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The association of affective disorders and facial scarring: systematic review and meta-analysis

Gibson, John. A. G., Ackling, Edward, Bisson, Jonathan, Dobbs, Thomas D. and Whitaker, Iain 2018. The association of affective disorders and facial scarring: systematic review and meta-analysis. Journal of Affective Disorders 239 , pp. 1-10. 10.1016/j.jad.2018.06.013

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Abstract

Background: Facial scarring can have a dramatic effect on a patient’s psychological health and wellbeing and present unique management challenges. This patient population remains poorly characterised in the contemporary literature. Aims: To evaluate the prevalence of, and risk factors associated with affective disorders in adult patients with facial scars. Methods: A systematic review was conducted using a protocol registered with PROSPERO and in line with the PRISMA statement. A comprehensive search of the literature was conducted using PubMed, MEDLINE, EMBASE, PSYCHInfo and The Cochrane Library. Results: Twenty one studies were included, with a total of 2,394 participants. Using a random effects model, the weighted pooled prevalence of anxiety was 26.1% (95% CI 17.9%-36.3%) and the weighted pooled prevalence of depression was 21.4% (95% CI 15.4%-29.0%). Studies identified female gender, past psychiatric history and violent causation as factors associated with anxiety and depression. Limitations: Included studies were limited to those published in peer reviewed journals. Longitudinal trends in both anxiety and depression were limited by a short duration of follow up. Conclusions: There is a high and persistent burden of affective disorders in patients with facial scars. Additional research is required to further characterise this population and develop effective management strategies.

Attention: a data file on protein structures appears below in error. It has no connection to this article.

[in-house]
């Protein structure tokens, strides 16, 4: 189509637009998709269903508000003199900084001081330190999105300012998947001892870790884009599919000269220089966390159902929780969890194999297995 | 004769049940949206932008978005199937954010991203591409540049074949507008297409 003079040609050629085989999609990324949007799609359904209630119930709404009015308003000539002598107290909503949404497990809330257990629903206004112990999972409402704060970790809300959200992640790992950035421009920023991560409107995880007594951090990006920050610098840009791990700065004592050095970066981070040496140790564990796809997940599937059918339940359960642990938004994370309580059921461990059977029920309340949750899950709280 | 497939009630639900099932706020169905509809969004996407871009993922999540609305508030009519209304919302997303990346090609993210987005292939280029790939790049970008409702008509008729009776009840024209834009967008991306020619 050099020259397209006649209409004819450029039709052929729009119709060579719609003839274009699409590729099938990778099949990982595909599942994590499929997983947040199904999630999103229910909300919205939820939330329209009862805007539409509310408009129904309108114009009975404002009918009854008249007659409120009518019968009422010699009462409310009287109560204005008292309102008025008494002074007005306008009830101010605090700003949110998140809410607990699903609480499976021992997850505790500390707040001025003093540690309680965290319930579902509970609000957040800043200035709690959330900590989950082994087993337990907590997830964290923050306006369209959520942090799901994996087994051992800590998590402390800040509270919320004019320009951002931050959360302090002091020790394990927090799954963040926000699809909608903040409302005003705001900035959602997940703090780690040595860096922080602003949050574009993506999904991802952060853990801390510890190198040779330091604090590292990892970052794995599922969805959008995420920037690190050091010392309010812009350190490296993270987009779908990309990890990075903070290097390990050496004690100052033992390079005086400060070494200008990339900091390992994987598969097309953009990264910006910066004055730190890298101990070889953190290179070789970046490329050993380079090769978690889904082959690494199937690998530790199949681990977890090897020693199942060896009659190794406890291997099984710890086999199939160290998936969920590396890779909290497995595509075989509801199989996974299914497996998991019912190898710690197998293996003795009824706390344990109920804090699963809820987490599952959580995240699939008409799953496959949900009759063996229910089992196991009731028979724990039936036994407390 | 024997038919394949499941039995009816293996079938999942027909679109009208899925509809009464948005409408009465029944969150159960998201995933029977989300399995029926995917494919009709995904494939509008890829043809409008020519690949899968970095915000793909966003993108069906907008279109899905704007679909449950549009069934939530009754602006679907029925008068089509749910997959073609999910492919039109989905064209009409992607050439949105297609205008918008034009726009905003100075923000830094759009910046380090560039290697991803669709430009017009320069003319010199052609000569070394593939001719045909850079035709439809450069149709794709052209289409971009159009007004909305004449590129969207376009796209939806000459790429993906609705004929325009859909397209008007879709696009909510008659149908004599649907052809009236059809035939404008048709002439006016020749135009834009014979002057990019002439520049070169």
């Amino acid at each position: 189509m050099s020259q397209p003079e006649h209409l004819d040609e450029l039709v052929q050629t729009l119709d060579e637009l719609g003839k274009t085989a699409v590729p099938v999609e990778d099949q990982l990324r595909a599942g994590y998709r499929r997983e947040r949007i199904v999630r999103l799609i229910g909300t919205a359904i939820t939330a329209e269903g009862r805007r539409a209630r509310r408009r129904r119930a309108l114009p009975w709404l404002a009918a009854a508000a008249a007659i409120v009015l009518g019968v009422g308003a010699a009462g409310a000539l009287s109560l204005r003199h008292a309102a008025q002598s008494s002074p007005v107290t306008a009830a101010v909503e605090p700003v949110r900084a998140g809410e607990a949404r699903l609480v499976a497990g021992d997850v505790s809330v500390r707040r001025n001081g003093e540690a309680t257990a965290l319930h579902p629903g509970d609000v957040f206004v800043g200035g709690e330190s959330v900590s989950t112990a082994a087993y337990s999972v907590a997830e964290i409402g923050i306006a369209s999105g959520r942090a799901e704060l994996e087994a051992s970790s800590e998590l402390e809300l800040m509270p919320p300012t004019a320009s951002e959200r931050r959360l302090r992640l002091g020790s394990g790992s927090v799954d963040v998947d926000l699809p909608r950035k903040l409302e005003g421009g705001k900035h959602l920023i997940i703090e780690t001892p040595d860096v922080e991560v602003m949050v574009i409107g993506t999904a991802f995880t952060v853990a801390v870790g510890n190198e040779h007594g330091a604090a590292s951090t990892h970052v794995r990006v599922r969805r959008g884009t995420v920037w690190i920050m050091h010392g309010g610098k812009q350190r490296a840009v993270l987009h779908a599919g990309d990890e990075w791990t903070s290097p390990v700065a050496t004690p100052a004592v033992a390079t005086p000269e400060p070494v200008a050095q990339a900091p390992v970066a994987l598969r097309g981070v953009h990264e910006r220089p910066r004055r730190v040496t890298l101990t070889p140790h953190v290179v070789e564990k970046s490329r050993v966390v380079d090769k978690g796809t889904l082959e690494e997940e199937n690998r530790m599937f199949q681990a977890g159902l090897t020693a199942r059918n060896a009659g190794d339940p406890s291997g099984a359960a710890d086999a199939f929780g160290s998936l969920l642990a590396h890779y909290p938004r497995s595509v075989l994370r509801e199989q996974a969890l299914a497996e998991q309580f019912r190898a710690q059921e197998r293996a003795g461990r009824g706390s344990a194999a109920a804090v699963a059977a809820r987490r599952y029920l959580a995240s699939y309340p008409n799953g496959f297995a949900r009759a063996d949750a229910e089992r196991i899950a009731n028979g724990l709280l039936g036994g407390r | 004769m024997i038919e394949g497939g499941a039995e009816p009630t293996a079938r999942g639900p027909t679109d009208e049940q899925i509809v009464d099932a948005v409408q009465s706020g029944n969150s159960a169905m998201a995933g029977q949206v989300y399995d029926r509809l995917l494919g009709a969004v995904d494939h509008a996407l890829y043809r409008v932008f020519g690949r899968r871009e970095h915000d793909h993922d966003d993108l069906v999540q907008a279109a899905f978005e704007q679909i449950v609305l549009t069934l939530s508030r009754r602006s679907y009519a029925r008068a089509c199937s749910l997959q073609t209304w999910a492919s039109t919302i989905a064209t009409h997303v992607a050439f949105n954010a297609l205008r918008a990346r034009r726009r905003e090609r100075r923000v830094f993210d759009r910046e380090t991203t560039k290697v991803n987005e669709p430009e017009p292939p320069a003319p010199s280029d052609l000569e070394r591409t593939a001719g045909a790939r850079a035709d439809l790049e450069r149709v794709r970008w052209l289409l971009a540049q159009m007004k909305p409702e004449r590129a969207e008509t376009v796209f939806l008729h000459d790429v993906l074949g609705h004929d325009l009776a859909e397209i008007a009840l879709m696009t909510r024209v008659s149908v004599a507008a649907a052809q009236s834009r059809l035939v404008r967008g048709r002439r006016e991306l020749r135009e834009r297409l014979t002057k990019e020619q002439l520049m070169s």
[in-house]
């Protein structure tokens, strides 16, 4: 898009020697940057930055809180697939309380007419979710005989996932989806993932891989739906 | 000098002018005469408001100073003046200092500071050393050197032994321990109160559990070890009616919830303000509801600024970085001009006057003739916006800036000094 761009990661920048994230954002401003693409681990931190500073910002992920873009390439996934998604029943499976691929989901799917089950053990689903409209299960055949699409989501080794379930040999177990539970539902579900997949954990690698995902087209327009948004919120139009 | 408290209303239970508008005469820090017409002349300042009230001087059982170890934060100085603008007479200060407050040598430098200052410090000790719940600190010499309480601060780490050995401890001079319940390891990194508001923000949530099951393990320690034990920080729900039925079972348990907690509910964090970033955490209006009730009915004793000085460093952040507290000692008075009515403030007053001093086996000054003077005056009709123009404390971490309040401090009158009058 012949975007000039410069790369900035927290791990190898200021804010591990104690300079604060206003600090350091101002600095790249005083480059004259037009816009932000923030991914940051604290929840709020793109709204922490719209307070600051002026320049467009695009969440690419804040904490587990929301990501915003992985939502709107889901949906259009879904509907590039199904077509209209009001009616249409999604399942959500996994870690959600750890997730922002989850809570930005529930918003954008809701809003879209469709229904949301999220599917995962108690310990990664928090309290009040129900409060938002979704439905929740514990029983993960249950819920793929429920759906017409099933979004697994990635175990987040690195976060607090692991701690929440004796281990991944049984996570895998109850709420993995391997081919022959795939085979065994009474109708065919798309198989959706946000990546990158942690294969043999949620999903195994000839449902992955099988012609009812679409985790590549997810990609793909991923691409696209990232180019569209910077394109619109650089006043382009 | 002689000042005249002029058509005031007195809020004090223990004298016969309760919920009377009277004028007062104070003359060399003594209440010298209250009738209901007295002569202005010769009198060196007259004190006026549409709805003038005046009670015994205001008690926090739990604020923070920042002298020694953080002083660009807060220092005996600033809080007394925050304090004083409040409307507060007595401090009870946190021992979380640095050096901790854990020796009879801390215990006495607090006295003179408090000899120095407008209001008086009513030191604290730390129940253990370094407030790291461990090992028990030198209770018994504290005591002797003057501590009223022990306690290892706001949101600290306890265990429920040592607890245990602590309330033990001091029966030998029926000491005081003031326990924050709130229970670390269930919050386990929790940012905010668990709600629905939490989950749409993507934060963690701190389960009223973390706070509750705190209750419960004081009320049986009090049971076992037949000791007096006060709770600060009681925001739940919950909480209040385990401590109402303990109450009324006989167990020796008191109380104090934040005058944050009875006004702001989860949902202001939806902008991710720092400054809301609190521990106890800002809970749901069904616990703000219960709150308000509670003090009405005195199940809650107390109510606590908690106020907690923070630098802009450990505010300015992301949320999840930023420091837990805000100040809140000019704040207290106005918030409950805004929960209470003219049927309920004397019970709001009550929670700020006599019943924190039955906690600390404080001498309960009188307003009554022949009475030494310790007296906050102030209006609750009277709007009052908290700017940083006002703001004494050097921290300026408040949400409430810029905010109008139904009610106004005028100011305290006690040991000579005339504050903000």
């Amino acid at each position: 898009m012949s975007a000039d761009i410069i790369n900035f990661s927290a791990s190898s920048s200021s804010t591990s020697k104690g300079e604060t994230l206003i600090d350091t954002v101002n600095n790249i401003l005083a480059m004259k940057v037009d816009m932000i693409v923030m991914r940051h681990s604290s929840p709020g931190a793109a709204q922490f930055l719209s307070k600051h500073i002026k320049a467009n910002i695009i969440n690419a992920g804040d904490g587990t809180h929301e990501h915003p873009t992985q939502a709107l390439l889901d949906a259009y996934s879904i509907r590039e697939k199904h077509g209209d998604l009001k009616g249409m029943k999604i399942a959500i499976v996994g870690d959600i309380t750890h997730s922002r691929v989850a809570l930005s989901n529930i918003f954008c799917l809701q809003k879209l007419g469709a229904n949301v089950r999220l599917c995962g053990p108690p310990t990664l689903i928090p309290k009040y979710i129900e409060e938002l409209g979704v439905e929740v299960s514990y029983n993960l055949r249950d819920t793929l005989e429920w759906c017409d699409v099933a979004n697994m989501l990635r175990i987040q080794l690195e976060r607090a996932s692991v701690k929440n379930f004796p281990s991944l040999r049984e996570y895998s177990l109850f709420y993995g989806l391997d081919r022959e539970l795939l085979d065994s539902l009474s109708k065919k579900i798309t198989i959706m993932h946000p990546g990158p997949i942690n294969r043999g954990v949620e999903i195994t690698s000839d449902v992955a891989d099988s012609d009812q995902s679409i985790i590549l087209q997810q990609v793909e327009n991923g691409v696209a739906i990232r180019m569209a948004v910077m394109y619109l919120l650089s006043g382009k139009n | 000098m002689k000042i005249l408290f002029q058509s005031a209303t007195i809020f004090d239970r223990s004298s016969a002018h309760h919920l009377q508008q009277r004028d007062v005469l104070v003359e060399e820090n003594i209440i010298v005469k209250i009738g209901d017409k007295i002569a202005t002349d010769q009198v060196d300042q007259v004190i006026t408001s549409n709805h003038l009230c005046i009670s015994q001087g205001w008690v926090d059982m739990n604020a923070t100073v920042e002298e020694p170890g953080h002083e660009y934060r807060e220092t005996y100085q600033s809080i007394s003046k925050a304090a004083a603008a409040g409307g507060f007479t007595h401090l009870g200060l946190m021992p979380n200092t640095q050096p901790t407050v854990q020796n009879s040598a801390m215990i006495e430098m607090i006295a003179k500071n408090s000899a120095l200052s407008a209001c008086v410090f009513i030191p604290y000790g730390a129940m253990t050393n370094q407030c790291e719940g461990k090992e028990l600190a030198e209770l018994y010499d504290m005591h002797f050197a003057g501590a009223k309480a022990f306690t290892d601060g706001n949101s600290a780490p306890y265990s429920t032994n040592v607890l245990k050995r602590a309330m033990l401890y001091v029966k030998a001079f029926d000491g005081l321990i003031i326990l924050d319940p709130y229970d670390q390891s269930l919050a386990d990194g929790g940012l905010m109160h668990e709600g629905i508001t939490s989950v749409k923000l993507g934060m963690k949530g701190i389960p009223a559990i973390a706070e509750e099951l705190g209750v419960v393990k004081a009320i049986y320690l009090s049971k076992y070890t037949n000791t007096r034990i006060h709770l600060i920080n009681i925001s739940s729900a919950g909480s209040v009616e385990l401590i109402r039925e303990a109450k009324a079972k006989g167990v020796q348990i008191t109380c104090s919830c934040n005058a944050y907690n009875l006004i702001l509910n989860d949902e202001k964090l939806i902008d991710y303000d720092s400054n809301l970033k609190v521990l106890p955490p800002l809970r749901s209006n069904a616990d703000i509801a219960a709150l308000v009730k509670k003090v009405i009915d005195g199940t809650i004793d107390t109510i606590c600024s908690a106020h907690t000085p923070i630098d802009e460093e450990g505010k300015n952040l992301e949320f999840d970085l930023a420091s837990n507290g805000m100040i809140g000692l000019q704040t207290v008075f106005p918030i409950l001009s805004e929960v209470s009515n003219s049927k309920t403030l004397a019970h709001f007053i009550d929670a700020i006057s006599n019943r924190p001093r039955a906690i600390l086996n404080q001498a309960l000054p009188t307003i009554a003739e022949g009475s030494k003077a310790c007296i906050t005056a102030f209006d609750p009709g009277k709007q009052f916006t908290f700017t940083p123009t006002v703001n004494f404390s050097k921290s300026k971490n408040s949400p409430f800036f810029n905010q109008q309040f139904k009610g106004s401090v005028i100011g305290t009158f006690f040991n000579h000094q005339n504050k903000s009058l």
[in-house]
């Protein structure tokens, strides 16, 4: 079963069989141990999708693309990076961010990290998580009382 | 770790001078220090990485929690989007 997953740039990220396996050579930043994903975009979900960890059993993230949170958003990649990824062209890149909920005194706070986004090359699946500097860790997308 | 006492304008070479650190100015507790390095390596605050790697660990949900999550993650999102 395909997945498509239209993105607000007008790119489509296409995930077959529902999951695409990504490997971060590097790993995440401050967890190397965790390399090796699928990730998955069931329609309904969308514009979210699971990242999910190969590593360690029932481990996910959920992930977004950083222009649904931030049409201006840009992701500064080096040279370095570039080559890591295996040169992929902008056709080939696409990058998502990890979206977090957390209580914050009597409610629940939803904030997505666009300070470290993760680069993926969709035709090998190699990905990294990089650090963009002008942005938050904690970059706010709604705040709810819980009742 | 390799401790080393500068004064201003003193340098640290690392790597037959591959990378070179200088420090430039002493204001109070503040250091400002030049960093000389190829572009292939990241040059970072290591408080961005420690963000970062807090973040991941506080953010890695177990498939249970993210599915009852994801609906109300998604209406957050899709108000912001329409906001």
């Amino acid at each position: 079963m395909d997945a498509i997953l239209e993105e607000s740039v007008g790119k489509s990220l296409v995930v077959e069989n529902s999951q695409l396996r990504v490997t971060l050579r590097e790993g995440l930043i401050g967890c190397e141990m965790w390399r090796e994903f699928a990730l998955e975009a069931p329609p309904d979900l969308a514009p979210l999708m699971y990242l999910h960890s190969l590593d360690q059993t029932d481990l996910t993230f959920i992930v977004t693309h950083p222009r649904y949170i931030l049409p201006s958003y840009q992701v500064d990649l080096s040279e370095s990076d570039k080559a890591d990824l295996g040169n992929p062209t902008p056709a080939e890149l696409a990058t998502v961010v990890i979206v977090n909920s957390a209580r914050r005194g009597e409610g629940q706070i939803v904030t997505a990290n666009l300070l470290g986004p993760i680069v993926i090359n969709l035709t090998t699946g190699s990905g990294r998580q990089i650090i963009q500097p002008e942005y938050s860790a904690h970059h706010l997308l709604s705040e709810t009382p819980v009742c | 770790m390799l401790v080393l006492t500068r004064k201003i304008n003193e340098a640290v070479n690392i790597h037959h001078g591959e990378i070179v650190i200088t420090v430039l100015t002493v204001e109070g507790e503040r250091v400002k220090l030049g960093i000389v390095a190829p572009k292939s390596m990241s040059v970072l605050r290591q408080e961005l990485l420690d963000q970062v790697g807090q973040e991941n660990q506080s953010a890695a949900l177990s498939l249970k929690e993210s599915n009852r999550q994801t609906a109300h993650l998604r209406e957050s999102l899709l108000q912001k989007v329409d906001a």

Item Type: Article
Date Type: Publication
Status: Published
Schools: Medicine
MRC Centre for Neuropsychiatric Genetics and Genomics (CNGG)
Publisher: Elsevier
ISSN: 0165-0327
Date of First Compliant Deposit: 18 June 2018
Date of Acceptance: 4 June 2018
Last Modified: 28 Jun 2019 20:22
URI: http://orca-mwe.cf.ac.uk/id/eprint/112521

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